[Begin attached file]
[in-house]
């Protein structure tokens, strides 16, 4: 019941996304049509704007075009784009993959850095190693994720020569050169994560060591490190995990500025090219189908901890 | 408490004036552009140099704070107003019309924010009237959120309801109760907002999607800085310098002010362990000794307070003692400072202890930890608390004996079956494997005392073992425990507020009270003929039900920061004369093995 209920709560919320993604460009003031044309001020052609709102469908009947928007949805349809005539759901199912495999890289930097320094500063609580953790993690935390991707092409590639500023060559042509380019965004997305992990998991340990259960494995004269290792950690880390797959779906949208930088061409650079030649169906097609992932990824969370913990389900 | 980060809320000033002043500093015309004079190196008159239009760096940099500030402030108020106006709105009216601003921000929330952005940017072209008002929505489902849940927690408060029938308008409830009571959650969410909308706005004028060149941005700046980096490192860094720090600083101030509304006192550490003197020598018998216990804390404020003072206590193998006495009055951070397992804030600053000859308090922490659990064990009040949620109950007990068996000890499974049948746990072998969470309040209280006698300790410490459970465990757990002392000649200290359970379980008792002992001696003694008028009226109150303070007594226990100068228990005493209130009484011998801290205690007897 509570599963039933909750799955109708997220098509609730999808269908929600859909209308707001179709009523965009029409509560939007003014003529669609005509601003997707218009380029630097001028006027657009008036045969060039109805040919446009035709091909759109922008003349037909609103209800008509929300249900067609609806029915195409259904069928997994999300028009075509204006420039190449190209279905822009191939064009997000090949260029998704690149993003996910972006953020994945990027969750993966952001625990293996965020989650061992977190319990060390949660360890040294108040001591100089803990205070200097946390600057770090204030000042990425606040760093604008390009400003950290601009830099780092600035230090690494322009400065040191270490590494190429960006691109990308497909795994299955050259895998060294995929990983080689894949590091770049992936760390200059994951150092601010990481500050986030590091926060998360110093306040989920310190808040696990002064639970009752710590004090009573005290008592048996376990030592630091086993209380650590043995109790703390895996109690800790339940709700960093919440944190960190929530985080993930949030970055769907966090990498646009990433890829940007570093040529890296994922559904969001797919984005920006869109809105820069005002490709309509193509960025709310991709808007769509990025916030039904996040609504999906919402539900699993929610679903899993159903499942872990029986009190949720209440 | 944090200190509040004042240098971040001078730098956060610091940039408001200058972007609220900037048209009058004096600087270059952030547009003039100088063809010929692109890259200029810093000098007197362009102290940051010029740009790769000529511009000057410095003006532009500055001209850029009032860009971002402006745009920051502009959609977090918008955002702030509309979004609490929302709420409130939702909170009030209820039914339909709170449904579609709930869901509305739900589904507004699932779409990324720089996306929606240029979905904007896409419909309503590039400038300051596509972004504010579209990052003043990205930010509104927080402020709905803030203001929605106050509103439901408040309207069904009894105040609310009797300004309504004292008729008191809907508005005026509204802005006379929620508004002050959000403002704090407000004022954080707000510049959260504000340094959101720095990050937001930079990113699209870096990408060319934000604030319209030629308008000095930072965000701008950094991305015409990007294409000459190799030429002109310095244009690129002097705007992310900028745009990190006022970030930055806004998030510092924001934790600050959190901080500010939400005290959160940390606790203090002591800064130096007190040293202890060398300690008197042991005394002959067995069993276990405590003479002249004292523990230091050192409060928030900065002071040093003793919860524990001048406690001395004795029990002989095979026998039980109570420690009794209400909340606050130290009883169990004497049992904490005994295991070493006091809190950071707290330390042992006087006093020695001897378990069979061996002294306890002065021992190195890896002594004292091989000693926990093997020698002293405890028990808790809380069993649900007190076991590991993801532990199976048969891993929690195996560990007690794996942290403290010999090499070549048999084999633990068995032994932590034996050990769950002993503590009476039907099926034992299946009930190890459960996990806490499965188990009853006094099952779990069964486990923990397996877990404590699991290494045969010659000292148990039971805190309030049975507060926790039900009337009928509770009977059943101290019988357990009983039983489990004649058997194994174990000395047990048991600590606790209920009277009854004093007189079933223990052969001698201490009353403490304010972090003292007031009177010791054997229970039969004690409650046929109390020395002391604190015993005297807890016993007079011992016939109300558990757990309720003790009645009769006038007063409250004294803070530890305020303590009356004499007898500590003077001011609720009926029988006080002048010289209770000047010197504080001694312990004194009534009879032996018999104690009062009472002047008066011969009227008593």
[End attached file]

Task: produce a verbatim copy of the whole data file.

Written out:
[in-house]
């Protein structure tokens, strides 16, 4: 019941996304049509704007075009784009993959850095190693994720020569050169994560060591490190995990500025090219189908901890 | 408490004036552009140099704070107003019309924010009237959120309801109760907002999607800085310098002010362990000794307070003692400072202890930890608390004996079956494997005392073992425990507020009270003929039900920061004369093995 209920709560919320993604460009003031044309001020052609709102469908009947928007949805349809005539759901199912495999890289930097320094500063609580953790993690935390991707092409590639500023060559042509380019965004997305992990998991340990259960494995004269290792950690880390797959779906949208930088061409650079030649169906097609992932990824969370913990389900 | 980060809320000033002043500093015309004079190196008159239009760096940099500030402030108020106006709105009216601003921000929330952005940017072209008002929505489902849940927690408060029938308008409830009571959650969410909308706005004028060149941005700046980096490192860094720090600083101030509304006192550490003197020598018998216990804390404020003072206590193998006495009055951070397992804030600053000859308090922490659990064990009040949620109950007990068996000890499974049948746990072998969470309040209280006698300790410490459970465990757990002392000649200290359970379980008792002992001696003694008028009226109150303070007594226990100068228990005493209130009484011998801290205690007897 509570599963039933909750799955109708997220098509609730999808269908929600859909209308707001179709009523965009029409509560939007003014003529669609005509601003997707218009380029630097001028006027657009008036045969060039109805040919446009035709091909759109922008003349037909609103209800008509929300249900067609609806029915195409259904069928997994999300028009075509204006420039190449190209279905822009191939064009997000090949260029998704690149993003996910972006953020994945990027969750993966952001625990293996965020989650061992977190319990060390949660360890040294108040001591100089803990205070200097946390600057770090204030000042990425606040760093604008390009400003950290601009830099780092600035230090690494322009400065040191270490590494190429960006691109990308497909795994299955050259895998060294995929990983080689894949590091770049992936760390200059994951150092601010990481500050986030590091926060998360110093306040989920310190808040696990002064639970009752710590004090009573005290008592048996376990030592630091086993209380650590043995109790703390895996109690800790339940709700960093919440944190960190929530985080993930949030970055769907966090990498646009990433890829940007570093040529890296994922559904969001797919984005920006869109809105820069005002490709309509193509960025709310991709808007769509990025916030039904996040609504999906919402539900699993929610679903899993159903499942872990029986009190949720209440 | 944090200190509040004042240098971040001078730098956060610091940039408001200058972007609220900037048209009058004096600087270059952030547009003039100088063809010929692109890259200029810093000098007197362009102290940051010029740009790769000529511009000057410095003006532009500055001209850029009032860009971002402006745009920051502009959609977090918008955002702030509309979004609490929302709420409130939702909170009030209820039914339909709170449904579609709930869901509305739900589904507004699932779409990324720089996306929606240029979905904007896409419909309503590039400038300051596509972004504010579209990052003043990205930010509104927080402020709905803030203001929605106050509103439901408040309207069904009894105040609310009797300004309504004292008729008191809907508005005026509204802005006379929620508004002050959000403002704090407000004022954080707000510049959260504000340094959101720095990050937001930079990113699209870096990408060319934000604030319209030629308008000095930072965000701008950094991305015409990007294409000459190799030429002109310095244009690129002097705007992310900028745009990190006022970030930055806004998030510092924001934790600050959190901080500010939400005290959160940390606790203090002591800064130096007190040293202890060398300690008197042991005394002959067995069993276990405590003479002249004292523990230091050192409060928030900065002071040093003793919860524990001048406690001395004795029990002989095979026998039980109570420690009794209400909340606050130290009883169990004497049992904490005994295991070493006091809190950071707290330390042992006087006093020695001897378990069979061996002294306890002065021992190195890896002594004292091989000693926990093997020698002293405890028990808790809380069993649900007190076991590991993801532990199976048969891993929690195996560990007690794996942290403290010999090499070549048999084999633990068995032994932590034996050990769950002993503590009476039907099926034992299946009930190890459960996990806490499965188990009853006094099952779990069964486990923990397996877990404590699991290494045969010659000292148990039971805190309030049975507060926790039900009337009928509770009977059943101290019988357990009983039983489990004649058997194994174990000395047990048991600590606790209920009277009854004093007189079933223990052969001698201490009353403490304010972090003292007031009177010791054997229970039969004690409650046929109390020395002391604190015993005297807890016993007079011992016939109300558990757990309720003790009645009769006038007063409250004294803070530890305020303590009356004499007898500590003077001011609720009926029988006080002048010289209770000047010197504080001694312990004194009534009879032996018999104690009062009472002047008066011969009227008593």